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About Northwest labor press. (Portland , Ore.) 1987-current | View Entire Issue (Nov. 3, 2006)
...Ballots are safe in Oregon
(From Page 2)
work for a Voter Protection operation
in Oregon. Gacek came away confi-
dent that the state will be free of prob-
lems on Election Day. Still, the Oregon
AFL-CIO, the group Our Oregon and a
group called the Rural Organizing Pro-
ject are helping recruit and train elec-
tion observers. Local union members
also are expected to step forward as
“The New York Times” reported
that votes in about half of the 45 most
competitive congressional races — in-
cluding contests in Florida, Georgia
and Indiana — will be cast on elec-
tronic machines that provide no inde-
pendent means of verification. Such
machines have fanned concerns that
they may be subject to computer hack-
ing or fraud, and are creating doubt
about election outcomes.
Oregon, on the other hand, uses a
vote-by-mail system. Vote-by-mail al-
lows for a paper trail, which makes a
recount possible if questions or chal-
lenges arise. County elections depart-
ments in Oregon use an optical scanner
machine to count ballots, and observers
are allowed at each stage of the mailing
and handling. In Multnomah County, a
permanent staff of 15 (including 12
members of AFSCME Local 88) main-
tain the records of 395,000 registered
voters, and oversee a large staff of
trained temps during each election.
Some Republican campaigners in
Oregon have alleged that illegal immi-
grants may be casting ballots, in viola-
tion of U.S. law.
“My response is, ‘Give us a name,’”
says Multnomah County Elections Di-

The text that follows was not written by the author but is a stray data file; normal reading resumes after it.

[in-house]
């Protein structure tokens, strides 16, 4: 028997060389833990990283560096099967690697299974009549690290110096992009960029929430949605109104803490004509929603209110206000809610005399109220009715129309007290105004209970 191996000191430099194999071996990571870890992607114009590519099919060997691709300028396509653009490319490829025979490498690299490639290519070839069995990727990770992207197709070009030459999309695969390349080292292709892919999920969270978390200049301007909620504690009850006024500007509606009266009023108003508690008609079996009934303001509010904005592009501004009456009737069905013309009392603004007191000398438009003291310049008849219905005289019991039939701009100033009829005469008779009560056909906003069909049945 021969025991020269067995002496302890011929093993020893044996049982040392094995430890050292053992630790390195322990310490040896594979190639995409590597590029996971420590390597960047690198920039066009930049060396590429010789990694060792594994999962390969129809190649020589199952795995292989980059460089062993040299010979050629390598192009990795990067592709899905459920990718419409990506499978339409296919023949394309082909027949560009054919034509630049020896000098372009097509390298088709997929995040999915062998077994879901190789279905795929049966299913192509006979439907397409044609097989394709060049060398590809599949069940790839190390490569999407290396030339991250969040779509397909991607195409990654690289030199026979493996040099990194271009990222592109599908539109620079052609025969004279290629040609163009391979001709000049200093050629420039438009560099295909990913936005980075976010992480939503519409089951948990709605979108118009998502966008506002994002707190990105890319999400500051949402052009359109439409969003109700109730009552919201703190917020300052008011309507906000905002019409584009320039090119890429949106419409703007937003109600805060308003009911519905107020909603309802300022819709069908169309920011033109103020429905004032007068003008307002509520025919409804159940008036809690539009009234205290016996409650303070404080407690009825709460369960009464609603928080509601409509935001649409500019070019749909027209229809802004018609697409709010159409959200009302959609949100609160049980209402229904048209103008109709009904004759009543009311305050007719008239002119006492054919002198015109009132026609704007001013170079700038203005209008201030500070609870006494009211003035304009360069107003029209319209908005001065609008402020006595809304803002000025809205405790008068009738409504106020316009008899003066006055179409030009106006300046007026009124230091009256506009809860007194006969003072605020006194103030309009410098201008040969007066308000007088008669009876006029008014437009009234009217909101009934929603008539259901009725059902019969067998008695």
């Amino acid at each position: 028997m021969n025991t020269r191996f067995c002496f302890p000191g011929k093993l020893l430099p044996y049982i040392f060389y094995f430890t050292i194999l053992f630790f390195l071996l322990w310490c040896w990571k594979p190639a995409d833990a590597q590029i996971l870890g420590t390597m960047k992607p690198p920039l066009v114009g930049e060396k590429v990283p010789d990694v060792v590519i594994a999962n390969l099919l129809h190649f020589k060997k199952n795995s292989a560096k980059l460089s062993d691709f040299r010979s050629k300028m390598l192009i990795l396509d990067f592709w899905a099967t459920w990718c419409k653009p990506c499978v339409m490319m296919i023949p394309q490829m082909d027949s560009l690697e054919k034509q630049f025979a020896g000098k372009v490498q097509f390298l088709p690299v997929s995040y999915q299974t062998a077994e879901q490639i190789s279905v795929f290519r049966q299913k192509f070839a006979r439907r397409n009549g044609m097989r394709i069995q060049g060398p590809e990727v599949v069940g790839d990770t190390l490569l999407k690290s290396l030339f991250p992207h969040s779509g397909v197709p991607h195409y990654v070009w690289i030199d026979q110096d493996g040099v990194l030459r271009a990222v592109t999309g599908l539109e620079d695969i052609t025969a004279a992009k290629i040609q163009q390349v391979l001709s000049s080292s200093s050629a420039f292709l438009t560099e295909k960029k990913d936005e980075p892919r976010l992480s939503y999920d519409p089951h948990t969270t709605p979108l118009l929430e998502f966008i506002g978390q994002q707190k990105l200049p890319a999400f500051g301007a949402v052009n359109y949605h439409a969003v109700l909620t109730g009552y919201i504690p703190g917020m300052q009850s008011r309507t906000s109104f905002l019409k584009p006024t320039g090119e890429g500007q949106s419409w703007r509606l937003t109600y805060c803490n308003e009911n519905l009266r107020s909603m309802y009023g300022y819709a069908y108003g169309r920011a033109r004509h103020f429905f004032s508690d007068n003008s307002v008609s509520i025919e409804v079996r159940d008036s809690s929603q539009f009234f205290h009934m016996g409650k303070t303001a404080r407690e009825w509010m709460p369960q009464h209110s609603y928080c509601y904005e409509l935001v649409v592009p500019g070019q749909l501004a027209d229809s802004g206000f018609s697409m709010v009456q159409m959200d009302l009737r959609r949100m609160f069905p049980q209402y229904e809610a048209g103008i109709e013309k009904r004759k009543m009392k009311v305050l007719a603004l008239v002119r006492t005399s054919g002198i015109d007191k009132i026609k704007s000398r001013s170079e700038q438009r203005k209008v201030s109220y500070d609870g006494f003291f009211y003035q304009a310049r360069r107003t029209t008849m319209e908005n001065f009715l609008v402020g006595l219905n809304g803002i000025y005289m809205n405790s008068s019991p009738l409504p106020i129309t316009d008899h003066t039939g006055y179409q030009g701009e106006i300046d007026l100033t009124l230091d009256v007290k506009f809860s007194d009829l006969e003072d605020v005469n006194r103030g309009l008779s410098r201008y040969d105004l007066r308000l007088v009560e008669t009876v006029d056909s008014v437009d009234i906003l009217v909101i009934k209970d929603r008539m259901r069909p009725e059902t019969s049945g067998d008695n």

vision Director John Kaufman.
Kaufman says no evidence whatso-
ever has been presented to elections of-
ficials. Oregon doesn’t require voters to
prove citizenship to register, but
would-be voters risk five years in
prison if they falsely swear they are eli-
gible. As of Jan. 1, 2006, federal law
requires that new registrants, in order
to be able to vote for federal candi-
dates, provide documentation — either
a state-issued ID or drivers license, or a
Social Security number.
Oregon AFL-CIO President Tom
Chamberlain said there’s some concern
that naturalized citizens may be intimi-
dated from voting, along the lines of a
case last month in Orange County,
Calif. where voters with a Hispanic
surname received a letter saying they
could be jailed or deported for voting.
To guard against that kind of misinfor-
mation, the Oregon AFL-CIO placed
ads in small papers with high Latino
readership with information about
“The bottom line is, regardless of
what your last name is, if you’re a citi-
zen, you have the right to vote,” Cham-
Another concern sometimes raised
about the vote-by-mail system has
been the possibility that unscrupulous
individuals could fill out the ballots of
others. But Kaufman says that would
likely be deterred by elections workers’
practice of checking all signatures
against those on the registration card.
Multnomah County has an elabo-
rate system that enables workers to
quickly verify signatures against a
scanned image of the signature. Work-
ers are trained by a signature expert
who formerly worked in the Oregon
State Police forensics lab. Voter rolls
are kept up-to-date with information
from death certificates and DMV
records, while registrants who fail to
vote in two consecutive federal elec-
tions are mailed a card they must return
to remain on the rolls. Each ballot must
be returned in a secrecy envelope in-
side another envelope that is printed
with a unique bar code and the voter’s
name and address. Once delivered by
the post office, ballots are kept in a
locked location in the elections office,
which is guarded by security.
“No system is perfect,” said the
AFL-CIO’s Gacek, “but my personal
view is that Oregon’s is a good sys-
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